September 17, 2004

Oily Scallion Cakes

I stole this from Mrs. Chiang's Szechwan Cookbook in 1994, and have since used, abused and simplified it many, many times. Posted now because I figure the statute of limitations must have expired.

4 cups wheat flour
1 1/3 cup water
20 scallions (about two bunches)
4 teaspoons salt
12 teaspoons sesame oil
Olive oil

Chop the scallions into disks, as thin as possible. Mix the scallions, the flour and the water thoroughly --- you'll find that a stirring-spoon is much easier to clean off than your hands --- and leave the whole thing alone for half an hour.

Take the mix and divide it into handfuls, say one for each cup of flour you used originally. Press a handful out on an oiled surface until it makes a circle about eight inches across. Sprinkle on this one tea-spoon of salt and three of sesame oil, and spread these evenly and thoroughly over the surface. (Getting the salt even is especially important.) Fold the circle back up into a ball and spread it out again. It is now ready to be fried in the oil. Fry each side until it's a dark but still golden brown; a very small degree of blackening doesn't matter.

Cold scallion cakes are, to my taste, fine (particularly the next morning...), but they reheat nicely in ovens and microwaves.

Notes on ingredients. Over-all proportions. This is scaled to make enough for about eight people. If you want more or less, simply change everything proportionally (i.e., 1/3 cup water and 5 scallions per cup flour). This kind of thinking doesn't work for baking, but this isn't baking. Scallions. Chives, leeks, or the herb called "Chinese chives" (gandana in Afghanistan) can be substituted to taste. Oil. Peanut oil, or even lard, is more authentic, but frankly does nothing for the taste or the already negligible nutritional value.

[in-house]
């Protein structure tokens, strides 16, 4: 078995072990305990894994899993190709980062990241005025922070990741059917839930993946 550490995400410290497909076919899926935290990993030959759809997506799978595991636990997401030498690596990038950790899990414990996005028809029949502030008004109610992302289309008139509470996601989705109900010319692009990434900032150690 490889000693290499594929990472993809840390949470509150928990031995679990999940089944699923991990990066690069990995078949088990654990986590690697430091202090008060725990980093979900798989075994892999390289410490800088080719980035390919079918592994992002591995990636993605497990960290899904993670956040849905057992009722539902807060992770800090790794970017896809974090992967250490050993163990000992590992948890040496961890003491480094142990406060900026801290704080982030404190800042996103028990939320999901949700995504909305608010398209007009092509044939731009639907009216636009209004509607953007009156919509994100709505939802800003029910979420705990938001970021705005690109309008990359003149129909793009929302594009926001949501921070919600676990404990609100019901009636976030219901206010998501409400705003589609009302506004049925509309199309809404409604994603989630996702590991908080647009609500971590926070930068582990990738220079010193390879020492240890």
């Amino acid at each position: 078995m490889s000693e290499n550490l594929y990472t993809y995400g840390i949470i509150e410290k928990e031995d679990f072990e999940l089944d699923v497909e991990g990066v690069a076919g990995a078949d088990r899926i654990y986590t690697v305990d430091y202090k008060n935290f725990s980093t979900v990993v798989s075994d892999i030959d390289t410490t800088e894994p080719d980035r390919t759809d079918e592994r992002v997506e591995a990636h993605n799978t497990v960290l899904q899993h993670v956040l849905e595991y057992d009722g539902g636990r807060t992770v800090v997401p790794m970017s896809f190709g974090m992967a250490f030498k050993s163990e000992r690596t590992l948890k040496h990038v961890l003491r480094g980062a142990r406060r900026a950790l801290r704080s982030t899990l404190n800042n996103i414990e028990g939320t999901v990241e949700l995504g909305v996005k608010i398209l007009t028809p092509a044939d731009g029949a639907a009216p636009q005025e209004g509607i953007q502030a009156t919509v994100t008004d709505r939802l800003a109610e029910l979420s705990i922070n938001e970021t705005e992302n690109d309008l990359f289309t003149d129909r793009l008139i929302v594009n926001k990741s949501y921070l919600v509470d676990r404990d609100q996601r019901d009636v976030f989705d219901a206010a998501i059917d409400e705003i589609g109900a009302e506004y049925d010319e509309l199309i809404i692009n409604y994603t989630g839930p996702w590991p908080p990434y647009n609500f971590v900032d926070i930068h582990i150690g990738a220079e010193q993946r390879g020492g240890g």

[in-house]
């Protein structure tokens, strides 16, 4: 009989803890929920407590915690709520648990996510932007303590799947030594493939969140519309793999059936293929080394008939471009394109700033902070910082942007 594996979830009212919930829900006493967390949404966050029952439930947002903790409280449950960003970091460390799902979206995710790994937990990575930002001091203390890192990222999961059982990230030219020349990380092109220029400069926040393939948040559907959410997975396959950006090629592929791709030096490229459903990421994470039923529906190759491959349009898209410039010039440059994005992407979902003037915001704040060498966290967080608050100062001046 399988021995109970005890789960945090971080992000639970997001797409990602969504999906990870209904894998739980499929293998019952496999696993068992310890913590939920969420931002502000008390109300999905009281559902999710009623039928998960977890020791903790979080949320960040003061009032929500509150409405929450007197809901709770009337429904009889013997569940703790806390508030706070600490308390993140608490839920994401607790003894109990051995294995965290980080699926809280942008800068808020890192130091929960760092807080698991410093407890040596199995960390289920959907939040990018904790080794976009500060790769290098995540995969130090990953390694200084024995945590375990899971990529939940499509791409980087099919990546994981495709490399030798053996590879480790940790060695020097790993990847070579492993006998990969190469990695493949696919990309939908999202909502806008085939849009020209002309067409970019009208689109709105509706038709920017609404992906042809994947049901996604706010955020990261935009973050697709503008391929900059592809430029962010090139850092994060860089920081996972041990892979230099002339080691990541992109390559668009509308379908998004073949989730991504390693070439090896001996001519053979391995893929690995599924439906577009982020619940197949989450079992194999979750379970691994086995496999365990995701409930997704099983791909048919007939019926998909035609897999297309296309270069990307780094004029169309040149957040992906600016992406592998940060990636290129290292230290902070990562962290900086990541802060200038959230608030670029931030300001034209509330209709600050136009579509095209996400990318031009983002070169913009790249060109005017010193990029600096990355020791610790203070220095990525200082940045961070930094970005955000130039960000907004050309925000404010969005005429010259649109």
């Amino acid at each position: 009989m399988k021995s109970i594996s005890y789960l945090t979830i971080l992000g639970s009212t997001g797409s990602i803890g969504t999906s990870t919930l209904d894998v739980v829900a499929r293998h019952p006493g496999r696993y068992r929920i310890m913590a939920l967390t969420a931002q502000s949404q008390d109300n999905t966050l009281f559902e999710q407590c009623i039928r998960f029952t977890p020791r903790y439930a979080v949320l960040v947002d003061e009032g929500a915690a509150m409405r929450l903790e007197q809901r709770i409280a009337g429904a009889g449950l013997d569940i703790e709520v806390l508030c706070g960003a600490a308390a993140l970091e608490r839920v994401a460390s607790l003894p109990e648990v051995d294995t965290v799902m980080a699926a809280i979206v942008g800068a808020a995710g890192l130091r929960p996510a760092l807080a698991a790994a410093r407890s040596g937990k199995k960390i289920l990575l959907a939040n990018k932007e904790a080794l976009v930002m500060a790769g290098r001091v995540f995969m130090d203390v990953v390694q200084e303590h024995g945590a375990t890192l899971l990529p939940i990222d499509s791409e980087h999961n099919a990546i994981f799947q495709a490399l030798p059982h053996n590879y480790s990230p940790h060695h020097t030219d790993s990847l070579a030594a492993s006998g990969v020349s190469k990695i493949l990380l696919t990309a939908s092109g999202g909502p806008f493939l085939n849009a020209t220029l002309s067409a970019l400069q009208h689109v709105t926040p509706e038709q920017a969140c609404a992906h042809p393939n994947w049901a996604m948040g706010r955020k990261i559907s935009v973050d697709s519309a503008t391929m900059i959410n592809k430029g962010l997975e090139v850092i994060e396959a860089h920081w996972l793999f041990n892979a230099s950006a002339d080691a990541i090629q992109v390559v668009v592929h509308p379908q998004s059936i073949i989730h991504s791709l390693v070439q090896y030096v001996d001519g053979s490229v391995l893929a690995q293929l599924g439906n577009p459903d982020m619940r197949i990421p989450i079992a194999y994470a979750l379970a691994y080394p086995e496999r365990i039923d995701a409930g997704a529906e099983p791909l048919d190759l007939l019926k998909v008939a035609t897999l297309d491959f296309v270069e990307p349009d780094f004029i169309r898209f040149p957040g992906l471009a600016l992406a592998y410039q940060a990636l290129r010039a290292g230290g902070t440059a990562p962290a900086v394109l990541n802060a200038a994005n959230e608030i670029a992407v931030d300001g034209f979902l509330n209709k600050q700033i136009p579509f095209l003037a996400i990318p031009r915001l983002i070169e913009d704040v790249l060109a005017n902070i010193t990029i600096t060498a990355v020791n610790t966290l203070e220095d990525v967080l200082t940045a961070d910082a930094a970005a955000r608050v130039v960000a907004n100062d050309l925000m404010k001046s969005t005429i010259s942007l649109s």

Things which don't work very well. (1) Adding the salt to the mix at the beginning --- it tends to dessicate the scallions, and so make the mix soggy. (2) Baking the cakes --- they don't taste nearly as good as they do when fried. (3) Leaving the scallions out of the mix and adding them at the same stage as the salt and sesame oil. This is the traditional way, and the one Mrs. Chiang recommends. It involves carefully rolling the cake up, and even more carefully folding it out again for frying, and then frying it with kid gloves. The cakes almost always burst on me, and it doesn't do anything for their taste when it works anyway.

A tasty dipping sauce

9 tablespoons soy sauce
3 tablespoons sesame oil
5 tablespoons vinegar
3/4--1 inch ginger root, chopped very fine.
Chili-garlic sambal, to taste

Mix everything thoroughly before setting out for people to dip their cakes in.

Notes on the sauce. Soy sauce. Almost any kind will do. I like using ponzu sauce instead of regular soy sauce. Vinegar. Especially if you're not using much or any sambal, consider using a hot vinegar, either from an Asian grocery store with Indonesian or Malay connections, or simply making your own. (Put dried red chili peppers in the vinegar to soak for a few days. In fact, leave them in there and keep refilling the jar with fresh vinegar.)


Posted at September 17, 2004 01:14 | permanent link

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